eBay Designs Own Servers, Decentralizes Data Center Strategy

eBay shared this week details of a three-year replatforming program•Under the program, the company has designed its own custom servers and adopted a new, decentralized data center strategy•The infrastructure modernization effort is aimed at improving user experience and productivity of the company’s engineers•The company said it was planning to open source its custom server design

Yevgeniy Sverdlik

September 8, 2018

4 Min Read
eBay's custom servers, viewed from the front
eBay's custom servers, viewed from the fronteBay

eBay is “replatforming.”

Taking a few pages out of the hyperscale infrastructure playbooks of Google, Facebook, and Microsoft, the engineering team behind the ecommerce giant shared this week that it’s been redesigning its entire platform.

The three-year program involves changing everything about its infrastructure, including the way it decides where to build data centers, designing its own servers, and completely rebuilding the software stack that runs on top.

The team is now halfway through the process, Mazen Rawashdeh, VP of platform engineering at eBay, wrote in a blog post, and has already seen “meaningful” improvements in predictability, control, and flexibility.

Rawashdeh didn’t share much detail about eBay’s new custom servers, saying only that they cater to eBay’s individual needs. The details should become available sometime in the future, however; like Facebook and Microsoft have done, eBay plans to open-source the designs for its servers, he said.

It took nine months to create the server prototype, according to Rawashdeh.

Companies operating hyperscale cloud platforms have been designing their own servers for many years. There are several big benefits to doing that: optimizing hardware performance for your specific application needs, not paying for extra features you don’t use, and relying less on third-party vendors, whose business needs inevitably influence the design and cost of their products.

The big benefit of open-sourcing hardware designs is lowering the barrier to entry into the market of huge server deals for more suppliers. More competition usually translates to lower costs for the customer and more assurance that they can get the hardware they need when they need it.


The backs of eBay's custom servers installed in a rack

Switching to custom servers is just one part of the three-year exercise. “The replatforming of our backend infrastructure included designing our own hardware and AI engine, decentralizing our cluster of data centers, moving to an edge computing architecture, and leveraging the latest in open source technologies,” Rawashdeh wrote.

Lower in the piece, he said the company was “decentralizing the cluster of data centers we have in the United States,” shifting to a “Point of Presence (PoP) strategy.”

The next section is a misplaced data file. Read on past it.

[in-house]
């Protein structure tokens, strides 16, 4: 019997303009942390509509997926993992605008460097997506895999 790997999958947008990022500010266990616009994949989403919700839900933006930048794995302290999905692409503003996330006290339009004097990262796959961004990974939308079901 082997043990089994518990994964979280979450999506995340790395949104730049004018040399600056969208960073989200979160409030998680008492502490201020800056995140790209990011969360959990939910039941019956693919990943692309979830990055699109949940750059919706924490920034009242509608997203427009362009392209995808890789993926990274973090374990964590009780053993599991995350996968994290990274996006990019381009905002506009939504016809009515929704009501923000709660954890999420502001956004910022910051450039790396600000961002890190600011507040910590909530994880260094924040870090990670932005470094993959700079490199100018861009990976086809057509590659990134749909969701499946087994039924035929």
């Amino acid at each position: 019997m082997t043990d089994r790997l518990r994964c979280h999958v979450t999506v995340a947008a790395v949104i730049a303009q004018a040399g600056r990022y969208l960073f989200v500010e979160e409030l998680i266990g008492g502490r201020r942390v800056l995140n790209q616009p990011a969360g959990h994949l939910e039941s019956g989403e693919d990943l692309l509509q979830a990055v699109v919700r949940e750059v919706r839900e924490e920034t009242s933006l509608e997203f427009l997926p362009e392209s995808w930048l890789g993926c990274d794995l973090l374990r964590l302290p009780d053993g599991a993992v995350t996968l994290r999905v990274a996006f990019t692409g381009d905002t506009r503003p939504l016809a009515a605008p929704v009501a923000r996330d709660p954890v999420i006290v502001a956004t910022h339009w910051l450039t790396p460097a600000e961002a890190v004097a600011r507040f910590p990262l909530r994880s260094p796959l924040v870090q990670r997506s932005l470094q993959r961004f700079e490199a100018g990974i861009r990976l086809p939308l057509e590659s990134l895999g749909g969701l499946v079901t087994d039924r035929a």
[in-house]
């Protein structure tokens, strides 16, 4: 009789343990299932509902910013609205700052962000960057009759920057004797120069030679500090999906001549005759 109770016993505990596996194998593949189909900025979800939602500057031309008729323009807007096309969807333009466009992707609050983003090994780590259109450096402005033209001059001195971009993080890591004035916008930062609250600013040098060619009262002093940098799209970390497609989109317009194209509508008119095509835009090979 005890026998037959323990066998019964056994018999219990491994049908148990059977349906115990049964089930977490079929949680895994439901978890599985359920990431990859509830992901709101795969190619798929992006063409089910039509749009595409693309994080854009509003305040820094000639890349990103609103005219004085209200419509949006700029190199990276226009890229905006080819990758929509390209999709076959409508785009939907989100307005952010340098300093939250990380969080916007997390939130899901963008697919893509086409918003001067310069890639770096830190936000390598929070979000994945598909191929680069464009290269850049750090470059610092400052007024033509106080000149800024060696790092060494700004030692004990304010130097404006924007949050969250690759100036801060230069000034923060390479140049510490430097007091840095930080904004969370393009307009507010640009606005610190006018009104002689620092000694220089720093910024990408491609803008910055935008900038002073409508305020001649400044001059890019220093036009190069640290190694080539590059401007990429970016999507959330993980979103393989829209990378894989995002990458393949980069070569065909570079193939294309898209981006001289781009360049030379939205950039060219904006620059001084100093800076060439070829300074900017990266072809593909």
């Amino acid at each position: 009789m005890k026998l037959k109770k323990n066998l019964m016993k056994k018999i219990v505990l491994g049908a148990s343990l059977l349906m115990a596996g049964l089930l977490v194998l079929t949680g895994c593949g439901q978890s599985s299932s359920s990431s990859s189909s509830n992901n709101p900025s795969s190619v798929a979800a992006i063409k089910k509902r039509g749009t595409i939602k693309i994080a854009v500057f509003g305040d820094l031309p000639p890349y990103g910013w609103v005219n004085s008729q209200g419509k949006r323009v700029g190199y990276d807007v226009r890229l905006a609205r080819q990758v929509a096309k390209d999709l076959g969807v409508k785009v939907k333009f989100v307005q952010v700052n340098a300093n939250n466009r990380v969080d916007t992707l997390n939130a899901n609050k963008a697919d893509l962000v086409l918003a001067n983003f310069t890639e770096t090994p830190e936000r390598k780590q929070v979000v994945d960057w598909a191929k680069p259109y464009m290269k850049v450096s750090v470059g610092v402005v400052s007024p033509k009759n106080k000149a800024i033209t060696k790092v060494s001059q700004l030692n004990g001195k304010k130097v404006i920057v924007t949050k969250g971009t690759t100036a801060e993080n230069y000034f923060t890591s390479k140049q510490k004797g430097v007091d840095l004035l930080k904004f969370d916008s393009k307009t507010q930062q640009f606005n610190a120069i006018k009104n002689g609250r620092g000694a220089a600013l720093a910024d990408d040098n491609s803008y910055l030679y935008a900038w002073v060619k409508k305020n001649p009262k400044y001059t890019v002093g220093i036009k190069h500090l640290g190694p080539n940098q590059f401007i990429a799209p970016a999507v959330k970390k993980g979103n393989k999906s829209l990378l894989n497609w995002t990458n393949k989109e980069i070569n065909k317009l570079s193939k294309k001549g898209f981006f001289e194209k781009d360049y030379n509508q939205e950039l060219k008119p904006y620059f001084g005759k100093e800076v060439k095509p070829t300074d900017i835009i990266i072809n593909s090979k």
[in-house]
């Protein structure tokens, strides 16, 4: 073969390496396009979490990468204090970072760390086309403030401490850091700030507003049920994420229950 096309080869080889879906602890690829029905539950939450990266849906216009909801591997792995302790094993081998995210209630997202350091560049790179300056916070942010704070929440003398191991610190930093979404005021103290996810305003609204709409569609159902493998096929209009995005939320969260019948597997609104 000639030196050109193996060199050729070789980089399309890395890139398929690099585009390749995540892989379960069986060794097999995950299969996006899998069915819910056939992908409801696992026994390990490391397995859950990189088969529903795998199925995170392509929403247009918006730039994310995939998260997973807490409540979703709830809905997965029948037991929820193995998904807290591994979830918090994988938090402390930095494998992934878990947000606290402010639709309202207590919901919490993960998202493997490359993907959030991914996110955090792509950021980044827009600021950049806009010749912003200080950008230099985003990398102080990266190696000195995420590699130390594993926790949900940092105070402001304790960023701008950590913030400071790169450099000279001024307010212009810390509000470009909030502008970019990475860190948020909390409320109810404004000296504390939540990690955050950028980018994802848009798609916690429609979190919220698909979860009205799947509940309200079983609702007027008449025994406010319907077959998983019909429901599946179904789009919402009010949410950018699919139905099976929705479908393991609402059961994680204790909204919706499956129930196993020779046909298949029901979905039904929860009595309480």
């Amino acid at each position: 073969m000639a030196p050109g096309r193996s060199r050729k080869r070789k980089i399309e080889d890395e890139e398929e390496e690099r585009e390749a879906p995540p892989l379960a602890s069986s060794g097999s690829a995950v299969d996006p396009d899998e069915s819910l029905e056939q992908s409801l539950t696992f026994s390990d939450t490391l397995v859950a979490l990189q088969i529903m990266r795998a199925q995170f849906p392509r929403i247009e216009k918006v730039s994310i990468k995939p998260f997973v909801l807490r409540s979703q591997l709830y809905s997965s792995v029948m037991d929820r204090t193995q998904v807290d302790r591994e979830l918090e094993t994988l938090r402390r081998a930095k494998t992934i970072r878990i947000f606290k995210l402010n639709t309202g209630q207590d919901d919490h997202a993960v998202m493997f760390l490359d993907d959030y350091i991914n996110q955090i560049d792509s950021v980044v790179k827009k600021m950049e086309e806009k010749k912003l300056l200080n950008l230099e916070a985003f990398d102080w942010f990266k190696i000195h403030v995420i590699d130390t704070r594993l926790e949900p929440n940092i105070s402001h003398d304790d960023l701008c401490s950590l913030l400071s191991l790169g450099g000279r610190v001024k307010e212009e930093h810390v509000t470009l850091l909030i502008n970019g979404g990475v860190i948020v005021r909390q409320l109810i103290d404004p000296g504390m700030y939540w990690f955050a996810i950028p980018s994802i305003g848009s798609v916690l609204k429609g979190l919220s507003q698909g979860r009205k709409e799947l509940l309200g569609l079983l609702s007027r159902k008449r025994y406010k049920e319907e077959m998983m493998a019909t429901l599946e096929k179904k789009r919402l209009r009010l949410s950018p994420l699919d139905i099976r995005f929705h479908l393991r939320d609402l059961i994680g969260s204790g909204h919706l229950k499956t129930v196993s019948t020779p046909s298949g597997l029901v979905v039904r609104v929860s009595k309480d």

What this means is that eBay is deploying its servers in more data centers around the country than just the big core facilities it’s been hosting its platform in over the years. The core ones include eBay-built and operated data centers in Phoenix; Sandy and South Jordan, Utah (both just outside of Salt Lake City); as well as facilities leased from Switch in Las Vegas and outside of Reno, Nevada.

It’s possible that eBay has more data centers whose locations haven’t been disclosed publicly.

There’s recently been a push to deploy computing infrastructure in more locations, physically closer to end users, to improve application performance and reduce network costs associated with transporting data over long distances. In addition to their big core data centers, companies have been deploying servers in fewer numbers in or near big population centers, so that their application data doesn’t have to travel far, as a result reducing latency and improving user experience.

eBay’s new PoP strategy has similar goals. Per Rawashdeh:

Through this edge computing approach, we can create a faster, more consistent user experience, saving 600-800 milliseconds of load time. We are deploying online services and data closer to our users, enabling dynamic and static caching capabilities, decreasing latency and improving the experience.

eBay’s new PoPs are most likely going into colocation data centers in or near major population centers that host infrastructure for big carriers as well as local internet service providers. Those would be the players necessary to get your data from a remote core data center to the PoP and then deliver it to local users.

The software stack eBay engineers have built to run on top of this new physical infrastructure consists to a great extent of various open source technologies adopted for the company’s needs. Those include Kubernetes, Envoy Proxy, MongoDB, and Apache Kafka, Rawashdeh said.

He also told SDxCentral this week that part of the replatforming effort is doing away with OpenStack in favor of Kubernetes and Docker. That’s a big hit to OpenStack, the popular set of open source cloud infrastructure software of which eBay has for years been one of the biggest successful use cases.

As the SDxCentral article pointed out, 95 percent of eBay’s traffic ran on its OpenStack cloud just as of May 2017.

eBay also used open source software to build its new AI engine, which all its teams can now share and use to increase productivity, according to Rawashdeh. The engine has accelerated production of new features, he wrote, such as computer vision, image search, and social sharing.

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